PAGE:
Growing Crops: Broccoli and Calabrese

Going back to our high school biology lesson, wherein everything under the sun is classified according to kingdom, phylum, class, order, family, genus, and species, we find that broccoli and calabrese both belong to the same family, Brassicaceae, as well as the same species, Brassica Oleracea.

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Growing Crops: Cucumbers

A salad isn’t a salad without cucumbers, in our opinion. Thin-sliced, skin-on. There are a number of varieties to choose from, depending on the space you have available and the purpose for which you are growing your cucumbers. After all, pickles are simply puckered up cucumbers.

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Growing Crops: Artichokes

Artichokes, also called Globe Artichokes, can be grown as an annual or a perennial (ideally as part of an edible landscape feature), depending on how much space you have available and how you prefer to grow them. Annual artichokes require a minimum of 100 days without frost, are planted in the Spring and harvested in the Fall. Perennial artichokes can be planted in Spring or Fall and harvested during either season, as well. Every 3 or 4 years carefully pull them out of the ground with the help of your garden fork, divide them, and then replant.

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Growing Crops: Lima Beans

Lima beans are a prolific crop, nicknamed Butter Beans due to the buttery flavor and creamy texture of some varieties. The bush varieties include Baby Fordhook, Burpee’s Improved Bush, Fordhook 242, Henderson’s Bush, and White Dixie Butter. The vine or climbing varieties include Burpee’s Best, Carolina Red, King of the Garden, Prizetaker, and Sieva.

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Growing Crops: Bok Choy

Also known as Pak-Choi, this vegetable is a staple of Asian stir-fry dishes. It is frequently referred to as Chinese Cabbage (several varieties of which we will cover as well), though it is a stalk-forming plant much closer to celery in appearance and use. The leaves and stalks of the Bok-Choy plant are both edible, and more flavorful than celery.

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Growing Crops: Black Eyed Pea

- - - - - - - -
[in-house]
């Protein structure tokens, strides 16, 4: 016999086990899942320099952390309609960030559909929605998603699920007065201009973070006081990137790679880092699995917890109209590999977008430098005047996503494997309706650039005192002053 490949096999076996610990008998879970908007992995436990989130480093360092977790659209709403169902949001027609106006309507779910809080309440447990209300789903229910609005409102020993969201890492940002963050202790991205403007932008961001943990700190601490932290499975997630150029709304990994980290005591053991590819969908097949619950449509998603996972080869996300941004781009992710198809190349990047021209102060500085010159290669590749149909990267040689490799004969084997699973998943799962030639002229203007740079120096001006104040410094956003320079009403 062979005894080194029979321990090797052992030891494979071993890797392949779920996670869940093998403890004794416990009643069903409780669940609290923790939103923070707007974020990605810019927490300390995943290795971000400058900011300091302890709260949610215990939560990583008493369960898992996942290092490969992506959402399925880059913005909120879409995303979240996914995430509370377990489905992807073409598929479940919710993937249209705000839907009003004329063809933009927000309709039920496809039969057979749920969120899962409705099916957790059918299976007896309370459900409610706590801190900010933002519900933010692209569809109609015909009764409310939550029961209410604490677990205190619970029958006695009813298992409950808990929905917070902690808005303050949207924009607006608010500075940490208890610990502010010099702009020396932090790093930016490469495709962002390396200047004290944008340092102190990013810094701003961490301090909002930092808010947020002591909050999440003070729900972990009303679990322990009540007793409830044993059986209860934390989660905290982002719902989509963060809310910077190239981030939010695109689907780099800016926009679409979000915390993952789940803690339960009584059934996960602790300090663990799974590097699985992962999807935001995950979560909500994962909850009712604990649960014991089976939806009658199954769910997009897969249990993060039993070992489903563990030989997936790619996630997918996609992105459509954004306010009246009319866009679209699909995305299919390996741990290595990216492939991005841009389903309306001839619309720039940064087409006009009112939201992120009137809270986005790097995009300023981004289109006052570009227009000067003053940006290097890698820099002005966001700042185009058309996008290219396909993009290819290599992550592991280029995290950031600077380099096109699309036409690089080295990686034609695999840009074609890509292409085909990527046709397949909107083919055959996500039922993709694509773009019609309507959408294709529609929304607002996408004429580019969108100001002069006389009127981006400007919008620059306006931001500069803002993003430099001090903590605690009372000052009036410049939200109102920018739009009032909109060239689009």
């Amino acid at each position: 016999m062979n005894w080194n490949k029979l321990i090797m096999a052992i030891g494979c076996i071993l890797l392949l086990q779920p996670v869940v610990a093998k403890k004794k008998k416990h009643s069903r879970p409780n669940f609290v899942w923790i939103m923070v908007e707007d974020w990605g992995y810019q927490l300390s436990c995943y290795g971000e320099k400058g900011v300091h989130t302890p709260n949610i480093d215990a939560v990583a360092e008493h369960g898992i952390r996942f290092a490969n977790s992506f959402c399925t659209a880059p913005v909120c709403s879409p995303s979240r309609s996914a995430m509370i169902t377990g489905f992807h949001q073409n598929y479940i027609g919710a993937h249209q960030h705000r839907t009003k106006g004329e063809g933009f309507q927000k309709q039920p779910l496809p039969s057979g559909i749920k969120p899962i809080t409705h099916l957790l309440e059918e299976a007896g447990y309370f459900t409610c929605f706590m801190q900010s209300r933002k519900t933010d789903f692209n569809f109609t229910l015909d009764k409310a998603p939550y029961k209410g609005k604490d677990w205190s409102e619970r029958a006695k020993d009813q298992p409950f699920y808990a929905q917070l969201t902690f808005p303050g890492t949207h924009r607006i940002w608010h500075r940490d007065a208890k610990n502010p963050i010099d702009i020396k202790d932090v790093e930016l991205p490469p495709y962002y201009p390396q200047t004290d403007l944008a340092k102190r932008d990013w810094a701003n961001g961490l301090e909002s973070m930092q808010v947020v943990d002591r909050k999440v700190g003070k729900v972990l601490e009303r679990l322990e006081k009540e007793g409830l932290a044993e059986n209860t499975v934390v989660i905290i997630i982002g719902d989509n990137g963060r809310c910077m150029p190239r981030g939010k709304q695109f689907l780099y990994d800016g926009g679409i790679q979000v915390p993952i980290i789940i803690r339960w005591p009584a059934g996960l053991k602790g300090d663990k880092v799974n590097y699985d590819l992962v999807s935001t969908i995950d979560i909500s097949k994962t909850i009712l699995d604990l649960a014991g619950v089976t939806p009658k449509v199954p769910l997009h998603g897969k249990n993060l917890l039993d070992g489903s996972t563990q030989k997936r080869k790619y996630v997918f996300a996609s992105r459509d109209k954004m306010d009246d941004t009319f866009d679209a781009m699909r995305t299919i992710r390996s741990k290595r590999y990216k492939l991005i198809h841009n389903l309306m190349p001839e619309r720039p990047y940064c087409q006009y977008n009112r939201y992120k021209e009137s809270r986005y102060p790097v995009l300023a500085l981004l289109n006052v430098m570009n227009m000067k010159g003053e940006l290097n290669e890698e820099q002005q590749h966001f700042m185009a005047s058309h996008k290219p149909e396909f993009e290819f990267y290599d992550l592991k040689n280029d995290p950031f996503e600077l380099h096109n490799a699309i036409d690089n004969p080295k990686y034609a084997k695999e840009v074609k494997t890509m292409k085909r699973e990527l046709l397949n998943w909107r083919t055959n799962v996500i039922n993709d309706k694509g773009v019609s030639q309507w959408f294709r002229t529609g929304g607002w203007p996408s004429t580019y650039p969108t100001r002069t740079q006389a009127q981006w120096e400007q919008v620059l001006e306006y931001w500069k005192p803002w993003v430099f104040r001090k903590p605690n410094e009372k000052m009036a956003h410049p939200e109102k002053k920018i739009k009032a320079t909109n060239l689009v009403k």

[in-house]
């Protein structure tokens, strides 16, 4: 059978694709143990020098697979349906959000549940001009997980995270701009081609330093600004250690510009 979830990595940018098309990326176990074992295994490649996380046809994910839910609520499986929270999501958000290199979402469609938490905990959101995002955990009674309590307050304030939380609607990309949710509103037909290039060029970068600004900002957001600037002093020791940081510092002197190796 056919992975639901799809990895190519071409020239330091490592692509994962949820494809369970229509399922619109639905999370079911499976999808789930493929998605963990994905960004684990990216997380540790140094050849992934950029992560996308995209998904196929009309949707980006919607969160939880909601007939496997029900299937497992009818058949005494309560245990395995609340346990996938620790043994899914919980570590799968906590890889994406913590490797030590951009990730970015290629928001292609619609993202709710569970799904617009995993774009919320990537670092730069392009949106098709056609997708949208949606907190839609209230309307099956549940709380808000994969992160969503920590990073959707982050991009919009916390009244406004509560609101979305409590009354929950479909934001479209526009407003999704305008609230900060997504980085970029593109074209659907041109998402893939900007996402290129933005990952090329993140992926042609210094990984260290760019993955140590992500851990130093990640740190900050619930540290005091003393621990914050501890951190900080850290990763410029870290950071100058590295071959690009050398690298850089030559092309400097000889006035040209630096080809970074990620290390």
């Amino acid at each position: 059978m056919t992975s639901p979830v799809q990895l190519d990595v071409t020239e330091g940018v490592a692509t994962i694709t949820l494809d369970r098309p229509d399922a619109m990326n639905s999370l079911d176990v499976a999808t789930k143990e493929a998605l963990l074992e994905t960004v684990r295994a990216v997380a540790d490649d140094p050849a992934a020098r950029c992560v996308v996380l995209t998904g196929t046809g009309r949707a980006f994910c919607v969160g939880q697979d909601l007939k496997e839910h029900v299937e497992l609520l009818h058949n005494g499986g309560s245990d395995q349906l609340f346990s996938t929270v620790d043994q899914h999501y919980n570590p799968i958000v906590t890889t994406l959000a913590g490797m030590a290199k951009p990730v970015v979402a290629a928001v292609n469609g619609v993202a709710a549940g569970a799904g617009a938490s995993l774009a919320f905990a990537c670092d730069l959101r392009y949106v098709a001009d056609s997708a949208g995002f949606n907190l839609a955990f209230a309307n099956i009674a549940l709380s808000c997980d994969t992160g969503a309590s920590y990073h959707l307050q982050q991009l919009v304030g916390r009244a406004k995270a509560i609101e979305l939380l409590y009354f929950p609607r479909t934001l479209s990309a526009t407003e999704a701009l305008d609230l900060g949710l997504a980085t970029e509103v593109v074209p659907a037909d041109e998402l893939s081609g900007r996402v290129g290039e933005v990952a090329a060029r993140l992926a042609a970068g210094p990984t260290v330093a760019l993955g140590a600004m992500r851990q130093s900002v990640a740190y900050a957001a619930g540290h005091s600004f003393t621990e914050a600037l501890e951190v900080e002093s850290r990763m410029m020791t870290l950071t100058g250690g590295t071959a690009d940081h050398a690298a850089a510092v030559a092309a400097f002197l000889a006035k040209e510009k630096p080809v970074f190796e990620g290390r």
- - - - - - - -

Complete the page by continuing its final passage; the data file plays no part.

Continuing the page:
Also known as the Cowpea, this legume (actually a bean) is a staple of Southeastern American cuisine. A versatile food item, they can either be picked when immature like you would pick green beans or sugar snap pea pods and eaten whole, or allowed to mature like you would grow shelling peas or beans, removing the peas from the pods and eating them fresh or drying for later use.

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Growing Crops: Carrots

Carrots come in a number of shapes, sizes, and colors – those long, orange, somewhat bland carrots you see at the supermarket are but the tip of the iceberg. Carrots are divided into several groups comprised of many varieties.

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Growing Crops: Cauliflower

Cauliflower is rather polarizing vegetable – either you love it or you hate it, there doesn’t seem to be any middle ground. It always seems to be the last vegetable left on the veggies-and-dip platters. There’s the “brainy” appearance, the odd texture…however, we like it – with plenty of Ranch or Blue Cheese dip, thank you very much.

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Growing Crops: Brussels Sprouts

Mini-cabbage-on-a-stick pretty much sums up Brussels sprouts. There are several varieties to choose from, including Jade Cross, Long Island Improved, Prince Marvel, and Rubine. Lightly steamed with a bit of butter, lemon juice, salt and pepper, they are a surprisingly tasty vegetable.

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Growing Crops: Collards

Collard greens are a staple in the Southeastern U.S., appearing alongside everything from fried chicken to BBQ ribs to Brunswick Stew. They are a member of the Brassica family, which makes them yet another cousin to the cabbage plant.

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